Sunday 10 February 2019

Eleven known deaths as floods and landslides hit Peru and Chile.

At least eleven people have died as heavy rains hit southern Peru and northern Chile this week. Three people are know to have died and several more are still missing after two separate mudslides hit towns in the Arequipa Province of Peru, and another two when a similar incident hit a mine in Palpa District. Landslides are a common problem after severe weather events, as excess pore water pressure can overcome cohesion in soil and sediments, allowing them to flow like liquids. Approximately 90% of all landslides are caused by heavy rainfall. In Chile has cause a series of flash floods in the Atacama Desert, normally considered one of the driest places on Earth, destroying over a hundred homes and killing at least six people. Like many desert areas the Atacama, while generally arid, is prone to occasional severe flooding. This stems from two causes; firstly the arid climate prevents the development of a thick soil layer which would be expected in less dry areas, so that in much of the area (non-porous) bedrock is either exposed or close to the surface, and secondly the hot climate leads to heavy evaporation from nearby Pacific Ocean, so that if the wind changes direction and brings water-laden air to the area, it brings a lot of precipitation with it. This combination of heavy rainfall and low ground absorbency leads to large amounts of water at the surface, typically moving downhill at some speed. Dry channels or ravines through which these sudden floods are channelled, can be particularly dangerous at these times, particularly as they often appear to resemble natural pathways or even camp sites to people unfamiliar with the climate.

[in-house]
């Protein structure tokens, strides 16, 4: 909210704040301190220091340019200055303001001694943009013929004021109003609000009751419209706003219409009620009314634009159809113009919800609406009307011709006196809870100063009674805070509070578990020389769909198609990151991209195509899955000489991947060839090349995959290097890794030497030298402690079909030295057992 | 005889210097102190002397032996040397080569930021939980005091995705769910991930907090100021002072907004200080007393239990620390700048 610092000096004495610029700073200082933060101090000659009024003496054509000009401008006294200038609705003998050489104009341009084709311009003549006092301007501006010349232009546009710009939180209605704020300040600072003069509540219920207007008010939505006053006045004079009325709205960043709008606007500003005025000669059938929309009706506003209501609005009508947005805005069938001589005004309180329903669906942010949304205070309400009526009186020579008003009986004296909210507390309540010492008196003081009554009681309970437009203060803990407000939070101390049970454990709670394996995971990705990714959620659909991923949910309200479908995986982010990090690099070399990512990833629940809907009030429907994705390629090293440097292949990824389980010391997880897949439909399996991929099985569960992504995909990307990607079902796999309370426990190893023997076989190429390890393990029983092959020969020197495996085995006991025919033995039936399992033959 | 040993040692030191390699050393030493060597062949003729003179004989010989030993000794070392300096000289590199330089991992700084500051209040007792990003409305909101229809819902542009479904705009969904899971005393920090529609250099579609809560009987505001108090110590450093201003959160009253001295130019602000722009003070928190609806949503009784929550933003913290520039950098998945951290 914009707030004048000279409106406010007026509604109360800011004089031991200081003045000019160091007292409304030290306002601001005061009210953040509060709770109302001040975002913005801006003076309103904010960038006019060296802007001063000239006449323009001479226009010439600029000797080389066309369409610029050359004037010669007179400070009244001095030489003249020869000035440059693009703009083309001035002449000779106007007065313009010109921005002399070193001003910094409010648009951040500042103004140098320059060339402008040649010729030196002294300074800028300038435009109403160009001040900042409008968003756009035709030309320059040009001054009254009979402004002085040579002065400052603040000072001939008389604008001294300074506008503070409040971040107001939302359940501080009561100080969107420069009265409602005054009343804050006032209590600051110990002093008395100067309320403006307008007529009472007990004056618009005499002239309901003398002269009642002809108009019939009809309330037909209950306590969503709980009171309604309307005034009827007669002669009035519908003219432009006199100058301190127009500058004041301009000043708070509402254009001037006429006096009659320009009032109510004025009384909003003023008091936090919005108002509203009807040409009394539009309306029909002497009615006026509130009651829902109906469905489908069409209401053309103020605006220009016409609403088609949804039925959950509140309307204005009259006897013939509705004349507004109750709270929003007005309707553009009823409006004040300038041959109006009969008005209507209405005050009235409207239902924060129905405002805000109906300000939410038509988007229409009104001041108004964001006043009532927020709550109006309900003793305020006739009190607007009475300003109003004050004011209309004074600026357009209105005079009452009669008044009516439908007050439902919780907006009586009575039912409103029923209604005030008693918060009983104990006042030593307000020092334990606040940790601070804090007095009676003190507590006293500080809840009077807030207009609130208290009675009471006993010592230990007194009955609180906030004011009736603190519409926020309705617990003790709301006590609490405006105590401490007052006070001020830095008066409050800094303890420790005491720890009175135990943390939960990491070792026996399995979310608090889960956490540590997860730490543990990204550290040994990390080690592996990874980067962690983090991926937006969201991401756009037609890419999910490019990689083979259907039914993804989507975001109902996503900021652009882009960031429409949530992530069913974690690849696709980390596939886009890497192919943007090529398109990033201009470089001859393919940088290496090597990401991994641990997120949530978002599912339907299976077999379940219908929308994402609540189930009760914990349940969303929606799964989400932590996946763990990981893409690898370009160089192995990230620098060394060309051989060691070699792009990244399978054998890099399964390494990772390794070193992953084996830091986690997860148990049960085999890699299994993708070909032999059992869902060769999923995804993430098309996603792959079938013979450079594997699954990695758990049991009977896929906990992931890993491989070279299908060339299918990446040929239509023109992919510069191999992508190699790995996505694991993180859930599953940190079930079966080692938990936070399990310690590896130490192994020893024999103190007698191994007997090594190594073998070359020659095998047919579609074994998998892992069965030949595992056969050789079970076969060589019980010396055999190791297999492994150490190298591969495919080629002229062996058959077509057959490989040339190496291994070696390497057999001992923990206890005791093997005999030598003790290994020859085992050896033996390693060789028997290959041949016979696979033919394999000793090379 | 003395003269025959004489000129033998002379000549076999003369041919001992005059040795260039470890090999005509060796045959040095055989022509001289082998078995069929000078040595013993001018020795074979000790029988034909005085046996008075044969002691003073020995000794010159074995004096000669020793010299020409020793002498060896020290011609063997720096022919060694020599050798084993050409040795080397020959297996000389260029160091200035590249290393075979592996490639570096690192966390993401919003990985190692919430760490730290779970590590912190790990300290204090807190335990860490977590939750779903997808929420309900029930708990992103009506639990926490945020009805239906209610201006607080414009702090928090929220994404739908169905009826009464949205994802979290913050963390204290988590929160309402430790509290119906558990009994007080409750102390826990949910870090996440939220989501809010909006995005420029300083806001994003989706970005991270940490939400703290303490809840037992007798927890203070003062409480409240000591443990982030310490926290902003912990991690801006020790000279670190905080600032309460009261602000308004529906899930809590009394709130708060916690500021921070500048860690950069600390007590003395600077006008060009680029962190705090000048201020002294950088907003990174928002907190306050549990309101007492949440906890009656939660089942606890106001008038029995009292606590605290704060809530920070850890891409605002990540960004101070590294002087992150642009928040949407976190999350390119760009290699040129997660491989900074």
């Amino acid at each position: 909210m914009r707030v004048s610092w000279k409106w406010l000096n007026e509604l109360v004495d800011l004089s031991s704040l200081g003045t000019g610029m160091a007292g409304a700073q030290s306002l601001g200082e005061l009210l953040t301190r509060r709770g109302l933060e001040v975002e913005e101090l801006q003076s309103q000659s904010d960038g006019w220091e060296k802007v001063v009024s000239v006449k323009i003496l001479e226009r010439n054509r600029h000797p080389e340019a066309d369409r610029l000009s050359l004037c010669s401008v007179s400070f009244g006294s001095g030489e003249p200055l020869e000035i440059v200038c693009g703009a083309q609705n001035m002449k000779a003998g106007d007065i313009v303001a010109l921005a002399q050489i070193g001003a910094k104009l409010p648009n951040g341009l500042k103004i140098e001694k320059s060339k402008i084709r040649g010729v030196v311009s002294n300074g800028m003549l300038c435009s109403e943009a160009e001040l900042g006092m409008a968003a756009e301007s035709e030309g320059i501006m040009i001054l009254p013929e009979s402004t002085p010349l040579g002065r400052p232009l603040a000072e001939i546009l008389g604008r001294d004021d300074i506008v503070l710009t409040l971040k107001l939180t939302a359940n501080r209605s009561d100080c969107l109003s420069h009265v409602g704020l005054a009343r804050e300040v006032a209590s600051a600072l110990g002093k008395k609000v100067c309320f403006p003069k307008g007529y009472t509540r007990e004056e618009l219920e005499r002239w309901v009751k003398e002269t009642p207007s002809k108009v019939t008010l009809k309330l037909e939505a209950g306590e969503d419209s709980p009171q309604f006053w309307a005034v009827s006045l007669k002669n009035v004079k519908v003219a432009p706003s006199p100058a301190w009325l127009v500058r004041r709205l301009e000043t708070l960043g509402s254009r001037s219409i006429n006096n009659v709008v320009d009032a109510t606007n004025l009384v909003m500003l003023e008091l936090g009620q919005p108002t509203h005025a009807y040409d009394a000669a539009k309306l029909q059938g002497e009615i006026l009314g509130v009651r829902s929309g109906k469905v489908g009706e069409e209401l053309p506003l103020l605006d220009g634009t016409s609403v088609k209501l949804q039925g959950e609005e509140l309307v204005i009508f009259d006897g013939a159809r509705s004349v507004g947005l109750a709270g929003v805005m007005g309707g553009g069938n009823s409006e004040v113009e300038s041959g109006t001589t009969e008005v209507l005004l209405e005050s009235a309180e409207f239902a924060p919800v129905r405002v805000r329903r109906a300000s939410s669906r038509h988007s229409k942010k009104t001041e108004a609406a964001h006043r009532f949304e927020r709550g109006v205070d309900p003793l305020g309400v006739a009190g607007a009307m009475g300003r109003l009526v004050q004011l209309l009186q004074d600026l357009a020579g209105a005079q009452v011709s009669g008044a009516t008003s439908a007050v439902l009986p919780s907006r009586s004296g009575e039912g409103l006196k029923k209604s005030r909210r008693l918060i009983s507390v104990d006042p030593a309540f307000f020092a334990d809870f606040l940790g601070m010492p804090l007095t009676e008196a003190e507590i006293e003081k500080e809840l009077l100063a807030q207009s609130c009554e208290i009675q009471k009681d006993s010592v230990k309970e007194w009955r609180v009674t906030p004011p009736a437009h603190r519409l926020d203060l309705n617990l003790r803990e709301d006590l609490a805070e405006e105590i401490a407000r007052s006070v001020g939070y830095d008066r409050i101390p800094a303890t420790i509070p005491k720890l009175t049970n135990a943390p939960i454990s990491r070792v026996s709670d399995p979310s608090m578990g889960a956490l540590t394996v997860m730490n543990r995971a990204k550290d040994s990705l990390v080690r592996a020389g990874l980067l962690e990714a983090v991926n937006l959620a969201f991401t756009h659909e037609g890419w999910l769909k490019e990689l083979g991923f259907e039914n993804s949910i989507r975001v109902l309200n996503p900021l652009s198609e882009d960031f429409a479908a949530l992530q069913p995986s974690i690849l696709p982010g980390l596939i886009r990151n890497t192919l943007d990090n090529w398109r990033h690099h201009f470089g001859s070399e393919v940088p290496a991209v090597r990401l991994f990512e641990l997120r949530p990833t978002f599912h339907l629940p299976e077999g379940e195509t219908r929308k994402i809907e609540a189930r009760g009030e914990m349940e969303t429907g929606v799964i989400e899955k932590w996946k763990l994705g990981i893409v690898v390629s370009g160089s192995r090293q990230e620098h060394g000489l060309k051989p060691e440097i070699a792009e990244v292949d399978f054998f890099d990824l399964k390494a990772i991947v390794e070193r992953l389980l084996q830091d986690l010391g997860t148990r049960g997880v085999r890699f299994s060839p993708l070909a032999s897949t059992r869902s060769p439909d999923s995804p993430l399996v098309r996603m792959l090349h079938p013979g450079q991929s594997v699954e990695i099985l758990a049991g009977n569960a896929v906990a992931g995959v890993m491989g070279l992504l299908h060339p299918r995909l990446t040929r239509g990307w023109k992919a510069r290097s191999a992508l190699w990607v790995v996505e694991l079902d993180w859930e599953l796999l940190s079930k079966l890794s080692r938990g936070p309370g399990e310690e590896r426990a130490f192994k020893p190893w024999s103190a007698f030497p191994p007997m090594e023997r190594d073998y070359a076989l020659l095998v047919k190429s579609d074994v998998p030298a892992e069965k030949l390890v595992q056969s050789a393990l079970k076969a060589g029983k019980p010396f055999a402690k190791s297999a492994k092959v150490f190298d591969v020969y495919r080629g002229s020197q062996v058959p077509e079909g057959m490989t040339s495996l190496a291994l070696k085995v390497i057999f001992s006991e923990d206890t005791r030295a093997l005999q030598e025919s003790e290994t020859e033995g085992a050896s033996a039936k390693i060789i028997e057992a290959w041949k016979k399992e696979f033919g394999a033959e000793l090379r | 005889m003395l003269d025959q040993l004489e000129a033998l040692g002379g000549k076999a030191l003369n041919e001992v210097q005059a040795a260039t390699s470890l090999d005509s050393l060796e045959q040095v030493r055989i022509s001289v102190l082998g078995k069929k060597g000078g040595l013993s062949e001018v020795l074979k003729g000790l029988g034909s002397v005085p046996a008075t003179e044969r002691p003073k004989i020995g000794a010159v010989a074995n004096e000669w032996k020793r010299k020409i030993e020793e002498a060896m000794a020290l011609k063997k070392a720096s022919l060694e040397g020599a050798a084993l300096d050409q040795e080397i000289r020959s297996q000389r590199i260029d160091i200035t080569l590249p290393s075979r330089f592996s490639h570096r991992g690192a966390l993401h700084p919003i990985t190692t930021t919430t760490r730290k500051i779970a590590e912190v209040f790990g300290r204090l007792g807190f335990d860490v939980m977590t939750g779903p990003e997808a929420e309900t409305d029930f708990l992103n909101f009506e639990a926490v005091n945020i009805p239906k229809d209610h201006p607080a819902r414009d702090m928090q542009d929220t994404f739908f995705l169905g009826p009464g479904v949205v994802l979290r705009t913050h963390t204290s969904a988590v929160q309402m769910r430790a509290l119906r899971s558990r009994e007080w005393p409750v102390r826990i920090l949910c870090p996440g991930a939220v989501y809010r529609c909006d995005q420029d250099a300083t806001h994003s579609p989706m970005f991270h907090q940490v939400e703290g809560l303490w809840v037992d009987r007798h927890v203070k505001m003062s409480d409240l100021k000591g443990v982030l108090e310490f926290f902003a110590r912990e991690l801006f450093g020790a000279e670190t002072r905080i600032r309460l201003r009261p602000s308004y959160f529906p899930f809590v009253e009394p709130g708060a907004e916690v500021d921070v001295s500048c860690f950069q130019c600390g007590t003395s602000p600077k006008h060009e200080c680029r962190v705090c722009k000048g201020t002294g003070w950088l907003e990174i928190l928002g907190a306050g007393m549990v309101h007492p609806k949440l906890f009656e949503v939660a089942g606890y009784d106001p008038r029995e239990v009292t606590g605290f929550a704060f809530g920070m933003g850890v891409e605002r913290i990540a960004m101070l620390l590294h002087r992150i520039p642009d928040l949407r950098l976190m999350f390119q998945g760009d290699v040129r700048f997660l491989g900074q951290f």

A car trapped in mud following a flash flood at Chuquicamata in the Atacama Desert of northern Chile. Pedro Tapia/AFP.

This extreme weather has been linked to a developing El Niño wearther system over the Pacific Ocean. The El Niño is the warm phase of a long-term climatic oscillation affecting the southern Pacific, which can influence the climate around the world. The onset of El Niño conditions is marked by a sharp rise in temperature and pressure over the southern Indian Ocean, which then moves eastward over the southern Pacific. This pulls rainfall with it, leading to higher rainfall over the Pacific and lower rainfall over South Asia. This reduced rainfall during the already hot and dry summer leads to soaring temperatures in southern Asia, followed by a rise in rainfall that often causes flooding in the Americas and sometimes Africa. Worryingly climatic predictions for the next century suggest that global warming could lead to more frequent and severe El Niño conditions, extreme weather conditions a common occurrence.

 Movements of air masses and changes in precipitation in an El Niño weather system. Fiona Martin/NOAA.

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